Climate change, expanding metropolitan areas, air pollution, gentrification: the demands placed on modern, sustainable urban planning are considerable. What is needed are innovative approaches that bridge the divide between research and practical implementation – like those of the recently founded initiative 'Humboldt Cities: research, practice, cases'. The initiative brings together researchers and experts in implementation to discuss future urban development that satisfies the need for sustainability.
'Humboldt alumni from all countries are eligible to participate in the network,' says founding team member Jennifer Gerend, who holds the professorship of Regional Management & Social Science Methodology at the Weihenstephan-Triesdorf University of Applied Sciences. 'For me, the network represents a unique opportunity to connect with international experts that I would otherwise probably never meet.' A number of renowned experts have recently joined the network, notably Prof. Matthew Gandy and Prof. Neil Brenner.
In the spring of 2022, the project received a . 'It’s the first international Humboldt Network on Urban Planning,' says Dr Li Fan, who works as a senior researcher at the Department of Urban Research and Design at the Technical University of Berlin and is, in addition, a founding member of the network. 'Its supranational character is important; cities around the world are having to confront similar urban planning problems.'
Ever more people – in Europe, Asia, Africa or the US – are migrating away from villages. Nowadays, more than half of the world’s inhabitants live in cities, and, according to a UN forecast, by 2050 this figure will have increased to more than 65 per cent. As such, sustainable development of cities and the surrounding areas, which should, in an energy- and resource-efficient way, ideally combine the interests of society and the economy, will become ever more important. 'However, the transition to sustainability requires large areas of land, for example for solar plants and wind turbines, as well as for agriculture and biodiversity,' says Gerend. 'For this reason, I believe constructing new housing on previously undeveloped land is not warranted. Instead, preserving buildings in the city and in the countryside and adapting them to the particular requirements is preferable.'
This issue is closely linked to a further global challenge: social housing. 'In almost all regions of the world, poor people are struggling to find affordable housing in cities,' Fan explains. 'To prevent gentrification while also saving on construction materials, the public sector should provide financial support for refurbishments. Preserving buildings is usually less profitable than lucrative new constructions.' In addition, social meeting places and public facilities need to be made accessible to all citizens, offering opportunities for social participation and recreation, regardless of income and status. 'Germany is doing a better job of this for instance than East Asia,' says Fan. 'Cities in such regions need to increase their focus on the needs of their inhabitants'. In addition, integrating nature into metropolitan areas is important; green cities enhance not only air quality and quality of life and an appreciation of nature, they also become sites of biodiversity, helping to mitigate climate change.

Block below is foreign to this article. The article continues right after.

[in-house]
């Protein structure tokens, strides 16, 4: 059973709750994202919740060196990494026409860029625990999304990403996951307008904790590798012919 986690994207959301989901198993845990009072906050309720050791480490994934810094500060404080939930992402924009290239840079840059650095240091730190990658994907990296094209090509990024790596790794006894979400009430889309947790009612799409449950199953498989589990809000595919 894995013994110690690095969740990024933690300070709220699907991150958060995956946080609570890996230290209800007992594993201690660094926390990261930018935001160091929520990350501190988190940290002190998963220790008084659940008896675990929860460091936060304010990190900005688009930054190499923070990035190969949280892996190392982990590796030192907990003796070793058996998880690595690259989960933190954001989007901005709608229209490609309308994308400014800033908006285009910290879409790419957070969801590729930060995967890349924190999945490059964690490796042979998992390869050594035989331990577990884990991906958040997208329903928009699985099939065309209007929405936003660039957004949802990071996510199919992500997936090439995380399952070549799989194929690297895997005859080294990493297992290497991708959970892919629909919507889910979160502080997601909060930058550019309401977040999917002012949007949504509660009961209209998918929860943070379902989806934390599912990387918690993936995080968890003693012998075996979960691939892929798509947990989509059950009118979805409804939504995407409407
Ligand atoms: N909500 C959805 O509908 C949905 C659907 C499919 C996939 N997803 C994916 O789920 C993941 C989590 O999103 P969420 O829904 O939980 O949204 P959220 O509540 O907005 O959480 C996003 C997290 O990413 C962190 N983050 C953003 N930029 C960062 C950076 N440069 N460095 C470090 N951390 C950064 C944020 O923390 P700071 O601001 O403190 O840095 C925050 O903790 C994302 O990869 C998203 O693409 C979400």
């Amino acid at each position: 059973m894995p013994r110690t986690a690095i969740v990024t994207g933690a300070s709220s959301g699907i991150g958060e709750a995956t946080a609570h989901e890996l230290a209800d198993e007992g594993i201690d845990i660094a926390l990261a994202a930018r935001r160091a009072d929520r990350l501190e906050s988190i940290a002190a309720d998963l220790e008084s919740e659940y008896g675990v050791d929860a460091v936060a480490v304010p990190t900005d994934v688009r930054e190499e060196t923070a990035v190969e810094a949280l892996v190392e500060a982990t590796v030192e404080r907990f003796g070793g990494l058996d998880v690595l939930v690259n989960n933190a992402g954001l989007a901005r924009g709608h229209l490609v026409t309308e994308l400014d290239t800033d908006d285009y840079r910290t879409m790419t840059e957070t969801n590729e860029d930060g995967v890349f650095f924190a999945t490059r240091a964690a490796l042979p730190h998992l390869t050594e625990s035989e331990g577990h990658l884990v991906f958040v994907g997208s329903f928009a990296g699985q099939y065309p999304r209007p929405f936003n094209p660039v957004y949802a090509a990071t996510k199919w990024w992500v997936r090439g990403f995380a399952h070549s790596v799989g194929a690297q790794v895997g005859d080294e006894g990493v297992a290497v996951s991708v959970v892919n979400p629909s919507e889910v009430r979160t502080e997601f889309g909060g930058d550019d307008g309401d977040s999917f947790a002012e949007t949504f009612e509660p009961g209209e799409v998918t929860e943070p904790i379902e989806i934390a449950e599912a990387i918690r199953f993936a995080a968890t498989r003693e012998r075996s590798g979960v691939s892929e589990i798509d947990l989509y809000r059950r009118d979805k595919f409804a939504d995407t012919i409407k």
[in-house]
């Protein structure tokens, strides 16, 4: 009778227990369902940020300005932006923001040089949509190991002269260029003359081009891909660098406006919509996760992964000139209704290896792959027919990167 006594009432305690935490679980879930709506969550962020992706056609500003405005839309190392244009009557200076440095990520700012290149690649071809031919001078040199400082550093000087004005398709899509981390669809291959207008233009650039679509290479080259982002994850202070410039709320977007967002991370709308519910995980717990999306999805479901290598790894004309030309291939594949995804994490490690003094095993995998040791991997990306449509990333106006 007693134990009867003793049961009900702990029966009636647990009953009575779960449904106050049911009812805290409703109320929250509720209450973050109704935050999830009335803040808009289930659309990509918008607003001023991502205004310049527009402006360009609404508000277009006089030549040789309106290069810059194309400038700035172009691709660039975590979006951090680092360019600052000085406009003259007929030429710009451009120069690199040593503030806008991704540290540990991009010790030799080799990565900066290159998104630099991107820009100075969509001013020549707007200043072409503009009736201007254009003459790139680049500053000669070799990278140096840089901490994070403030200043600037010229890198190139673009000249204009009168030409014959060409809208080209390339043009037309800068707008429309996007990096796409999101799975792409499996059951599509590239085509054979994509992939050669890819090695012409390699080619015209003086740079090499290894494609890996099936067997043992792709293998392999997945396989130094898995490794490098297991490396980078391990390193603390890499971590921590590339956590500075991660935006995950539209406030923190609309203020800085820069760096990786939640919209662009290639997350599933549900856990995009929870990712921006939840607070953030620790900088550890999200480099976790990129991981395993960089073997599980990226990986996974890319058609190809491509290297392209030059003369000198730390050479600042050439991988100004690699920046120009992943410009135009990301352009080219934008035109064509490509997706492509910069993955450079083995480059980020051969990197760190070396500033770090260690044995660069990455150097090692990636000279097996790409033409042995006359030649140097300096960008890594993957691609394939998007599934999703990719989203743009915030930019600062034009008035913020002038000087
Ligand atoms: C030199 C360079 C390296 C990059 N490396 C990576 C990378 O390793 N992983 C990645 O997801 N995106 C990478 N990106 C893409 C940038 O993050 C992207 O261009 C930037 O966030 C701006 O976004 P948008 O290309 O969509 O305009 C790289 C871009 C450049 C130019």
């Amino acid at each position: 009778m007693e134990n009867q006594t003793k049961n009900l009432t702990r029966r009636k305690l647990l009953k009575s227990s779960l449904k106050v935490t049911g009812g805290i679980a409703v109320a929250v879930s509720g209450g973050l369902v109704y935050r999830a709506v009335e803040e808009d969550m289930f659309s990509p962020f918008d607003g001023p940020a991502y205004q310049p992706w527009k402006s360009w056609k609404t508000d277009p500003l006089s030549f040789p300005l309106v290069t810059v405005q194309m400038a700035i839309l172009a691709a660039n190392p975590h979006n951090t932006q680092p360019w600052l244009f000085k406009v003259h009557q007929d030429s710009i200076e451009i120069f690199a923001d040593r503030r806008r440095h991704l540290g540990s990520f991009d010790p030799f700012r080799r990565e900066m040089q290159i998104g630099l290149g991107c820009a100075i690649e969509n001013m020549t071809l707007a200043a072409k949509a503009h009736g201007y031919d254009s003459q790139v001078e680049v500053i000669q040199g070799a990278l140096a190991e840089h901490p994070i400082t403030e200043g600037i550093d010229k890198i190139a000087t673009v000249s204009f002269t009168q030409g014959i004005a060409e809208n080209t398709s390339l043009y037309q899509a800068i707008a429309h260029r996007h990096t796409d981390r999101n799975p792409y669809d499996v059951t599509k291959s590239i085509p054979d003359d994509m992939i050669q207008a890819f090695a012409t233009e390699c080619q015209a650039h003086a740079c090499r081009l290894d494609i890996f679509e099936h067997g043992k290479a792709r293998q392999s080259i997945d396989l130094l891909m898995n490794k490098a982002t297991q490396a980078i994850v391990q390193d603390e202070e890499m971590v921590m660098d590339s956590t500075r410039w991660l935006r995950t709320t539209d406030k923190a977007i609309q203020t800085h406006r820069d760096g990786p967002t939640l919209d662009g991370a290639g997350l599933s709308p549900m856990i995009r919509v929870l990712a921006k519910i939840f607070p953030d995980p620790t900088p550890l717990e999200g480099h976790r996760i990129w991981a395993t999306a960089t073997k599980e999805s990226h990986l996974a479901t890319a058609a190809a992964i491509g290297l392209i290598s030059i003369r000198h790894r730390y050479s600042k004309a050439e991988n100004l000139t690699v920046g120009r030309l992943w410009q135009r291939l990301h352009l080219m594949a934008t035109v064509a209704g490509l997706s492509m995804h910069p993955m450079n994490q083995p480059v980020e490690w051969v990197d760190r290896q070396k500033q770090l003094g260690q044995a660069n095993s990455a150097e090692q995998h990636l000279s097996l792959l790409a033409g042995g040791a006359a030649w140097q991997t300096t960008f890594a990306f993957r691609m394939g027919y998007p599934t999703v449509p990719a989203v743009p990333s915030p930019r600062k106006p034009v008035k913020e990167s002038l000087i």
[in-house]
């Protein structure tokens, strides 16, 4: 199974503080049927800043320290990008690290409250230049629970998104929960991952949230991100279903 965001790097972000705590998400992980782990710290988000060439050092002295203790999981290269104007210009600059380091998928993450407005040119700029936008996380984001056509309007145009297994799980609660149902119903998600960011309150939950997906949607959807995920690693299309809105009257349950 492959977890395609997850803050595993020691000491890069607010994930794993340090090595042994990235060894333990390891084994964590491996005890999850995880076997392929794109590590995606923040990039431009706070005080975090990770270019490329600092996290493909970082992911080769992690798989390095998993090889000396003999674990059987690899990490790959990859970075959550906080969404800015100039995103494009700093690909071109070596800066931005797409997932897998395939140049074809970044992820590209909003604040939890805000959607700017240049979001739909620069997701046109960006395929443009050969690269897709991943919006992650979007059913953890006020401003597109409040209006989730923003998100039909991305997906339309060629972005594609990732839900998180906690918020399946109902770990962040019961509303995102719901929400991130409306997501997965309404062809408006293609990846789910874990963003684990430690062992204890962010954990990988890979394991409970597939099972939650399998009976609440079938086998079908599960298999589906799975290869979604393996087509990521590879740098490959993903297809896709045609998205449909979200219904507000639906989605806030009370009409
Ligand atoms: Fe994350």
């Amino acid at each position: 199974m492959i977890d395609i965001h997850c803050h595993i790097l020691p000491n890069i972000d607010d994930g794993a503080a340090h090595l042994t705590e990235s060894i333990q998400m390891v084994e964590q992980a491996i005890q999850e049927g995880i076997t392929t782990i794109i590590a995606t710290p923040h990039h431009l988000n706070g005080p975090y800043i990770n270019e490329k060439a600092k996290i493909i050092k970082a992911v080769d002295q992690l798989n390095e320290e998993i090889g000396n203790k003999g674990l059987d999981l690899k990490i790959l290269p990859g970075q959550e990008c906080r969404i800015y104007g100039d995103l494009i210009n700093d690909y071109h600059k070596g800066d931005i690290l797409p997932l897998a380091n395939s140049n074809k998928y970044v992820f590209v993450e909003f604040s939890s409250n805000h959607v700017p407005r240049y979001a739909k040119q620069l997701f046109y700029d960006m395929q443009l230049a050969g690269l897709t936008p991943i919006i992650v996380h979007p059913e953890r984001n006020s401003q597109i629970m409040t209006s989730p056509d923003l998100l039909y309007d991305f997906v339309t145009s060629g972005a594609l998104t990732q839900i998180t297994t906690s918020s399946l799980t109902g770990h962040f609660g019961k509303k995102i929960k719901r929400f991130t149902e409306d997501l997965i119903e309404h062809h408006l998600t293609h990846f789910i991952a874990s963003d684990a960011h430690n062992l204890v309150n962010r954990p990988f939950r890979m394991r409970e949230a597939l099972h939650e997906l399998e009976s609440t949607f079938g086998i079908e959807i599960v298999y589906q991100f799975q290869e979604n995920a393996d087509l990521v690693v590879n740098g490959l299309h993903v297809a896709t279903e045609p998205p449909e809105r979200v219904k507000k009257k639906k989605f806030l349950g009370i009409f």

In the autumn, the initiative will launch its first events. Two digital World Cafés are planned as a way for network participants to get to know each other. 'The plan is to work based on case studies,' Gerend explains. 'This will allow us to combine up-to-date research and exciting projects currently being implemented.' A wide variety of planning processes and projects offer potential for fruitful international exchange. For example, a planner may be currently engaged in constructing a bridge. 'We know from previous experience that such constructions aren’t simply infrastructure projects,' says Gerend. 'While some benefit, they can also have a negative impact on particular communities and neighbourhoods, such as through increased noise and traffic.' What is clear is that a city of the future will rely on public transport and well-developed bicycle and pedestrian paths as an alternative to privately-owned cars. 'On the positive side, most German cities already have a well-developed bus and rail network,' says Gerend.
The initiative also hopes to provide information concerning its upcoming workshops, lectures and discussions at the Alumniportal Deutschland site. 'We would encourage all Humboldt Cities members to there,' says Fan. 'It is a great way for us to network and share information.'
Climate change can only be solved on an interdisciplinary basis. International climate protection scholarship holders at the Alexander von Humboldt Foundation (the 2021/22 cohort) have therefore created a network in which experts from all faculties can exchange ideas about various aspects regarding climate protection. They also plan to publish podcasts that will raise public awareness of the topic.